Then Volvo announced that it was adding Skype for Business to its 90 Series cars and I began imagining a universe where I would notify besuited men — face-to-face — that I did not have anymore time to talk because I was much too busy driving. It was a perfect fantasy where I told nervous industrialists which robots should build the smaller robots and who to fire all from the comfort of my mobile office — and while looking them right in their terrified eyes. Read More >
Infiniti has had enough of the QX50’s voluptuous curves.
An edgier future awaits the brand’s midsize crossover, as shown by photos of the QX50 “Concept” released ahead of the North American International Auto Show. If this concept looks almost production-ready, that’s because it is.
Borrowing heavily from the earlier QX Sport Inspiration concept, the QX50 Concept’s updated design language isn’t the only way Infiniti plans to lure prospective buyers. Underneath the newly creased sheetmetal beats a very different kind of heart — one two decades in the making. Read More >
Owning a range-topping Cadillac is supposed to be a trouble-free affair, and — barring gremlins — it still can be, so long as your sharp-edged, oddly light CT6 remains unbent and unbroken.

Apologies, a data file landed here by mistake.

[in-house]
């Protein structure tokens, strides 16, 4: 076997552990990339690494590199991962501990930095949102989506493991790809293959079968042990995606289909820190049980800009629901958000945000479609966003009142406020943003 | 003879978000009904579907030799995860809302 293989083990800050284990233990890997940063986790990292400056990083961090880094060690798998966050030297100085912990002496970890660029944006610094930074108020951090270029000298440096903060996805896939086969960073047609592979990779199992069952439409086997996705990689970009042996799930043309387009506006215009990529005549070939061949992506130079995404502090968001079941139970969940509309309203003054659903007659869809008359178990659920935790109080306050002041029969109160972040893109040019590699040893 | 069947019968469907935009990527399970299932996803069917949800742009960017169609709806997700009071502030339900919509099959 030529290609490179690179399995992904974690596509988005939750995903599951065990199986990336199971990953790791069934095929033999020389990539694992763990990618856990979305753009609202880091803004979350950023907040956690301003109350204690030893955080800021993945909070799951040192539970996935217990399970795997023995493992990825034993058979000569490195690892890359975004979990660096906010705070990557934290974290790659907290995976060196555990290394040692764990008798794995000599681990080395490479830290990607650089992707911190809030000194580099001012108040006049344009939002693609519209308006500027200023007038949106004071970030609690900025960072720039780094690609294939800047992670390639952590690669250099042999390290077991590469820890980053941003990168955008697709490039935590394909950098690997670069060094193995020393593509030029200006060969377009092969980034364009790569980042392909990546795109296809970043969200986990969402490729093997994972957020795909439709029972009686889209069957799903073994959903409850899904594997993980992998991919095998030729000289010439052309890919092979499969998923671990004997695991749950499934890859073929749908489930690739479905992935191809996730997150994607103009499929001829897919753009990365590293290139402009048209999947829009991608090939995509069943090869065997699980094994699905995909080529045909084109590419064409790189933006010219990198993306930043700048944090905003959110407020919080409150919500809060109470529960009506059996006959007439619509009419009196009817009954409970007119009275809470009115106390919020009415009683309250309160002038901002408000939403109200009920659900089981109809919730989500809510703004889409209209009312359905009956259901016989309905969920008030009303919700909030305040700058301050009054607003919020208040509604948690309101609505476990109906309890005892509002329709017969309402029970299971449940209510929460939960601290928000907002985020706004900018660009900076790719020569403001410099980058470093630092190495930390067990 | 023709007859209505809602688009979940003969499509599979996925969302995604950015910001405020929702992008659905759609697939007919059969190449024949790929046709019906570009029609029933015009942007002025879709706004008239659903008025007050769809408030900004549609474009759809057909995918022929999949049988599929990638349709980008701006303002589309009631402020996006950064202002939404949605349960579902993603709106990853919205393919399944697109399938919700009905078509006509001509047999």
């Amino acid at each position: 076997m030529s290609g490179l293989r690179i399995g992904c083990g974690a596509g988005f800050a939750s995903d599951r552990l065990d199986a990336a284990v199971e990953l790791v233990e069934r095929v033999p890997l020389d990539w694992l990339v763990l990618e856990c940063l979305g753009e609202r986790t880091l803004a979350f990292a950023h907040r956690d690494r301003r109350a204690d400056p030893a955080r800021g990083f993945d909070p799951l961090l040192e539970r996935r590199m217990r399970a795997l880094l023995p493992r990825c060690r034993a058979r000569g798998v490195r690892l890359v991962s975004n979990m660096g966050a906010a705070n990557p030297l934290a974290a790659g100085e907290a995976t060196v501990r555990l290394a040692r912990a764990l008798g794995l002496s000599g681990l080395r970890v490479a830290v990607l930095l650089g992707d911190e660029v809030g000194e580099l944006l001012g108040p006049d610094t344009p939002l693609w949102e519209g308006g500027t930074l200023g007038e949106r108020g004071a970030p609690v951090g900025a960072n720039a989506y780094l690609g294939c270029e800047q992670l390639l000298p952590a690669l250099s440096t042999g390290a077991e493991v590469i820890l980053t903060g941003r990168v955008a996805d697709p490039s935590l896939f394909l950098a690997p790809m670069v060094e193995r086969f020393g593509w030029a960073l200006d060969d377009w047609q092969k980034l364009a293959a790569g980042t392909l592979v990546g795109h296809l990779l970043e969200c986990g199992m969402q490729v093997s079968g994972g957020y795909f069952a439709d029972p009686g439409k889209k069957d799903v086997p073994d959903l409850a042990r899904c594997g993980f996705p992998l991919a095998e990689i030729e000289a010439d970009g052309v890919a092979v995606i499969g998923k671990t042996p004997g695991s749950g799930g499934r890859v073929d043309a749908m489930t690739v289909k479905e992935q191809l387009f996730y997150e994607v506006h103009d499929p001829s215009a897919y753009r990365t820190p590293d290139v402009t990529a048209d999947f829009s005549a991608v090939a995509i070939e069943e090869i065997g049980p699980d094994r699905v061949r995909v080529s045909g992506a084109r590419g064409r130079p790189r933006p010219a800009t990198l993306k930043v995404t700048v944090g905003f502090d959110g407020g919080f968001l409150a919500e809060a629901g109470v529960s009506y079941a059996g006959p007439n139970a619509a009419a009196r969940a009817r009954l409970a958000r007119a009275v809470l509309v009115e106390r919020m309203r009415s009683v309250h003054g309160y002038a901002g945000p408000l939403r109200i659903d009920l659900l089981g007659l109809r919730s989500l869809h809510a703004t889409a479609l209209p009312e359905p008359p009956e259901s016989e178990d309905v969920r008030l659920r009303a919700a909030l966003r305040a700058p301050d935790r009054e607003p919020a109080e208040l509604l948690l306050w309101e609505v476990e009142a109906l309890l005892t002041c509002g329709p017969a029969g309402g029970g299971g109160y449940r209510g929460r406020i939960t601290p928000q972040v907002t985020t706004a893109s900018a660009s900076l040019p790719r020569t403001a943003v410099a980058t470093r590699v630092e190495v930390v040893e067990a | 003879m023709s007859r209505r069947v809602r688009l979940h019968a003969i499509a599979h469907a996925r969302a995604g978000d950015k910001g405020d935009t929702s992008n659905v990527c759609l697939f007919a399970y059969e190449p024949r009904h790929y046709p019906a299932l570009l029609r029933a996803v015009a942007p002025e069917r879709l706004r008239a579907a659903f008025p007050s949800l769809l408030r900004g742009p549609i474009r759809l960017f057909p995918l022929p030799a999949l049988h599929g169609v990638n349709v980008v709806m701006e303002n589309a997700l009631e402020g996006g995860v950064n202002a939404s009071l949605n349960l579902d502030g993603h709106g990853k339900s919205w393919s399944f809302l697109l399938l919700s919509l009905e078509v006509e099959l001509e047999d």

Cadillac’s liberal use of high-strength aluminum in the sedan’s body structure won accolades when the CT6 debuted for the 2016 model year. Body stiffness, curb weight, and fuel economy all benefit from this mingling of metals. However, trouble arises when those carefully bonded metals come apart.
As it turns out, fixing a damaged CT6 could prove difficult for many of the model’s 7,876-plus owners. Read More >
Prepare to kiss a famous displacement goodbye.
Ford’s 5.0-liter “Coyote” V8 has dutifully powered variants of the automaker’s Mustang and F-150 since 2011, instilling the brand’s pony car with the kind of heritage that can only be squeezed from 302 cubic inches.
Well, time (and technology) marches on, and Ford’s lower-shelf V8 is due for a replacement. According to a recent report, the Blue Oval folks aren’t choosing sides when it comes to the best way to squirt gas into the new mill. Read More >
It hasn’t given the plan a green light just yet, but Toyota is seriously considering letting other automakers tap into its engine, transmission and hybrid technology.
The automaker’s powertrain division chief has opened up on his desire to give rivals everything they need to offer customers a cutting-edge, fuel-efficient vehicle. Why should R&D departments muss their hair when they could just buy off-the-shelf gear from Toyota?
Sergio, are you listening?
Read More >
The United States Department of Transportation has proposed a rule that would require vehicle-to-vehicle communication technology in all new cars.